Nuclear Bombed In 1945, Japan To Upgrade Nagasaki, 15 Other Airports For Potential Conflict With China

Japan is preparing to upgrade vital infrastructure nationwide, earmarking ports and airports for utilization by its defense forces and coast guard during military emergencies. The initiative involves substantial upgrades and improvements to its 16 ports and airports nationwide, including Nagasaki.

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Nagasaki Airport, located off the coast of Omura Bay in Nagasaki Prefecture, was subjected to a devastating nuclear bombing towards the end of World War II.

On August 9, 1945, the United States dropped an atomic bomb named “Fat Man” on Nagasaki, just three days after the bombing of Hiroshima. After the devastation caused by the atomic bombing of Nagasaki in 1945, the city underwent a long process of reconstruction.

Nagasaki Airport was constructed in the post-war years as part of rebuilding efforts and to facilitate transportation and connectivity for the region. The airport served as an essential infrastructure project aimed at restoring the region’s connectivity and aiding in its recovery.

These upgrades aim to transform these facilities into emergency hubs capable of effectively managing crises and providing aid in various scenarios, ranging from natural disasters to security emergencies. 

The development, reported by Japanese media outlets citing sources, outlines a strategy to bolster Japan’s defense capabilities, particularly around its far-flung southwest islands. 

Reports said that nearly half of the 16 commercial facilities earmarked for upgrades, including Naha and Nagasaki airports, are strategically located either in Okinawa Prefecture or the southwestern main island of Kyushu.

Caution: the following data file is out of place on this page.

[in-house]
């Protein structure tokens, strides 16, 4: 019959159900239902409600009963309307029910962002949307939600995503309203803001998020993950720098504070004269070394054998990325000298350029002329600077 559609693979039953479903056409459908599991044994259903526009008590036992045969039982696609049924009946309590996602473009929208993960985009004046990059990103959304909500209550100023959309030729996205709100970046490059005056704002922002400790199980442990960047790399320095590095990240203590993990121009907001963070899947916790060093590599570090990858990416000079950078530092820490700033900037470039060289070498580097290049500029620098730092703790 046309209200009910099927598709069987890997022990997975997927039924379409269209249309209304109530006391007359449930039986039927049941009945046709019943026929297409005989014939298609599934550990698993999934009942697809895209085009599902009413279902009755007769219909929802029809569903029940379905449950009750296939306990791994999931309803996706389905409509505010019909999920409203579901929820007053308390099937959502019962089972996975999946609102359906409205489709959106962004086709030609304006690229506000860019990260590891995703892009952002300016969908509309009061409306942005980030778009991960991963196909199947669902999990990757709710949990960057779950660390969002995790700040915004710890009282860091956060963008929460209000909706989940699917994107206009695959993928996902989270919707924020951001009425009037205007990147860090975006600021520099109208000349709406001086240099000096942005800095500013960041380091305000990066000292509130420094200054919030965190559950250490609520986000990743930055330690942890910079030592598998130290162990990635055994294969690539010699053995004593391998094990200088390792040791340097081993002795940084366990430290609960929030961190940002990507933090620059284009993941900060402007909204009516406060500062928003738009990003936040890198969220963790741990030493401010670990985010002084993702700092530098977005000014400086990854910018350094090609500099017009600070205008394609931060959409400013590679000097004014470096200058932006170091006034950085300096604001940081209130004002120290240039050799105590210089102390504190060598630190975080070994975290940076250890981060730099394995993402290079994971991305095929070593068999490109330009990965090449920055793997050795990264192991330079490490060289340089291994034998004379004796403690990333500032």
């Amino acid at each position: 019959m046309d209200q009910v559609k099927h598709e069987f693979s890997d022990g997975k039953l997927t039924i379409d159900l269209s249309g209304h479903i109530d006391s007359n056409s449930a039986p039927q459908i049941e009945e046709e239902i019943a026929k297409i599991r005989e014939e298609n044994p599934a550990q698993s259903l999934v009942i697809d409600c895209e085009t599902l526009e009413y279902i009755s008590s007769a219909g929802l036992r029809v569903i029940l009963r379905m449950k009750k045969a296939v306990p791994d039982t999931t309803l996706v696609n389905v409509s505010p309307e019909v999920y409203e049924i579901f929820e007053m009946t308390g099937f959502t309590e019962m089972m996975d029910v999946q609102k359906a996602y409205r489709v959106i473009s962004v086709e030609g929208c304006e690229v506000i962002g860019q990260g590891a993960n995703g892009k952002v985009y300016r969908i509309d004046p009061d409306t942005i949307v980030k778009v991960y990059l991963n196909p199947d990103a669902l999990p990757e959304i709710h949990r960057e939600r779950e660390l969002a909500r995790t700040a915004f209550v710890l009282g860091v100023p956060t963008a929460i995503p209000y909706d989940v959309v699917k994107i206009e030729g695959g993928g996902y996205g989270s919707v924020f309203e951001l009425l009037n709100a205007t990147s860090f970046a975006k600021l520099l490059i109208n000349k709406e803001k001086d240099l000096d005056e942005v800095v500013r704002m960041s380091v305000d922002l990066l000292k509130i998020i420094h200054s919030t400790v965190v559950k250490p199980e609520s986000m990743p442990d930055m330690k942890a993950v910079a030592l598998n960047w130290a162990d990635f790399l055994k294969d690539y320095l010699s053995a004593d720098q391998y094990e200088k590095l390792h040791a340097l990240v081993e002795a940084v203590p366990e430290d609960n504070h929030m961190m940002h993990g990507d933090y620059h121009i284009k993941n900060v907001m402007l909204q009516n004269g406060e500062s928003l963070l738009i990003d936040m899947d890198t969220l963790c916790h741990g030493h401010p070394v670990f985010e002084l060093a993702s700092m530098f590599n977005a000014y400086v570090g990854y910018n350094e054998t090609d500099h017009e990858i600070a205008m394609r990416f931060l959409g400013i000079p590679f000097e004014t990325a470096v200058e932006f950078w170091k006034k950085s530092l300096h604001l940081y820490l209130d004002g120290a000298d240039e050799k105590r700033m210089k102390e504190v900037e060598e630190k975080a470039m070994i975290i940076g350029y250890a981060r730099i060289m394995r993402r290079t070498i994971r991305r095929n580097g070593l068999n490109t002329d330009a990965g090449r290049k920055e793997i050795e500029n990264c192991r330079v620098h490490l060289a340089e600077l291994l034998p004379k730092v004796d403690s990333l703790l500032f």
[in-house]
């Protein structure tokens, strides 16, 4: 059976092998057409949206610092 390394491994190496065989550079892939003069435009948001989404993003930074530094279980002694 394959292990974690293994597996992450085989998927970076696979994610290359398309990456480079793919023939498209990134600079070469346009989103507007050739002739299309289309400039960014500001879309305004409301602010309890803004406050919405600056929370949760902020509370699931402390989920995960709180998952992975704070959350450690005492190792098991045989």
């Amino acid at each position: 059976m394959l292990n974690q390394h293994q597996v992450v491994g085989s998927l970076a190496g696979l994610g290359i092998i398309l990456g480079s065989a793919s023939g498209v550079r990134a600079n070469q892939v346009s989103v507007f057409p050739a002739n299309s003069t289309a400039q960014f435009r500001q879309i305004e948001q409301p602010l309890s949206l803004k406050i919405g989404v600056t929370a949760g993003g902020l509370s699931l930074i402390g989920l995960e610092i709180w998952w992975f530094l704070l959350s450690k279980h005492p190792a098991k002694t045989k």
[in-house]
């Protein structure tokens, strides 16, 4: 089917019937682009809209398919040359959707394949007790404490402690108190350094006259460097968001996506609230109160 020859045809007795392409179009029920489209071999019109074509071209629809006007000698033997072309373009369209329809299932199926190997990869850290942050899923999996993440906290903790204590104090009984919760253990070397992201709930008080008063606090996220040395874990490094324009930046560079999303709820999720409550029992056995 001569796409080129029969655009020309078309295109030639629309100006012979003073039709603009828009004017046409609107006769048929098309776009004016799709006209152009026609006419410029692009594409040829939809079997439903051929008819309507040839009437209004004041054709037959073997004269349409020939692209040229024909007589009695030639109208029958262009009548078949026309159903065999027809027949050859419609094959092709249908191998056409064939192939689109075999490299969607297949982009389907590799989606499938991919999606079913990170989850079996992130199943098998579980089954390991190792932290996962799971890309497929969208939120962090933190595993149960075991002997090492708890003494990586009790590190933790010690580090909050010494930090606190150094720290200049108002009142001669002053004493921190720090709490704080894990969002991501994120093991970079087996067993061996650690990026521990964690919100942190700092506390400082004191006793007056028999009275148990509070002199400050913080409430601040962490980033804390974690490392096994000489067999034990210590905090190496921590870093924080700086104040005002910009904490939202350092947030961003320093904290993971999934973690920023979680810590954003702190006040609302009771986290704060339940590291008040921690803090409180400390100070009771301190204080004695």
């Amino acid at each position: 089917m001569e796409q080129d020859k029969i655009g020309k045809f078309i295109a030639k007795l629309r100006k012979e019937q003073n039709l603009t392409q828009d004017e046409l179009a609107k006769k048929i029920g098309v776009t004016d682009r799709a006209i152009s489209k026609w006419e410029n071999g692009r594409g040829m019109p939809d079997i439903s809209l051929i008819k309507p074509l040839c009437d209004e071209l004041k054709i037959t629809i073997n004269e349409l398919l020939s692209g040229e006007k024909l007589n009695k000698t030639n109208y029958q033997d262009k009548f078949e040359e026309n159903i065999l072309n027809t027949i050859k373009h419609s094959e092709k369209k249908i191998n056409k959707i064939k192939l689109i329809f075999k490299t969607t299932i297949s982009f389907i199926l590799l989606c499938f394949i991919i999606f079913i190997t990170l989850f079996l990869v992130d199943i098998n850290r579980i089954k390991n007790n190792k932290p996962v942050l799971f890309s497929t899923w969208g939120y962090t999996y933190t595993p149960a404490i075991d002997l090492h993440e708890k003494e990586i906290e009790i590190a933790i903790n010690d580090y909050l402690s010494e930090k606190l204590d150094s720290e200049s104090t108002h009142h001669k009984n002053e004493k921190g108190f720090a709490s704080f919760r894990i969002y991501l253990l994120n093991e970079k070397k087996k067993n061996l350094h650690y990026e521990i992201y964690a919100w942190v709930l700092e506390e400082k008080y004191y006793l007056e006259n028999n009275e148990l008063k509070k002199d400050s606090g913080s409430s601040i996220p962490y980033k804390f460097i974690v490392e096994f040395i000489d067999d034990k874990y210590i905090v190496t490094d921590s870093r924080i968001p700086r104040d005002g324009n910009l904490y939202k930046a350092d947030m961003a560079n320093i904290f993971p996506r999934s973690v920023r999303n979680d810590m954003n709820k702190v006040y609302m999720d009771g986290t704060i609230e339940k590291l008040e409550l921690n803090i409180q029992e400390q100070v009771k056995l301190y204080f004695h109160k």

The proposed plan, expected to receive approval at an upcoming meeting of related ministers, sets the stage for the project’s commencement in the next fiscal year, slated to begin in April. An estimated allocation of 35 billion yen ($230 million) is anticipated for the initial phase, which will focus on enhancing infrastructure to accommodate military aircraft and vessels. 

Key enhancements include the construction of longer runways and aprons at designated airports to facilitate the operations of fighter jets and transport aircraft. Similarly, ports will undergo modifications to accommodate larger vessels such as destroyers, crucial for maritime defense. 

The initiative aligns with Japan’s National Security Strategy, endorsed in 2022, which emphasizes the need to fortify public infrastructure to enable swift responses from the Self-Defense Forces and the Japan Coast Guard in safeguarding nationals and addressing contingencies. 

While the upgrades are poised to offer ancillary benefits to local communities, such as enhanced logistics, tourism, and disaster response capabilities, concerns persist regarding the potential vulnerability of these sites to armed attacks during emergencies. 

In addition to their strategic importance, the designated facilities will host military exercises conducted by the Self-Defense Forces and the Coast Guard.

To formalize their utilization by defense and Coast Guard forces, local governments managing the designated sites will enter into agreements with the central government, outlining protocols for routine operations and emergency deployments.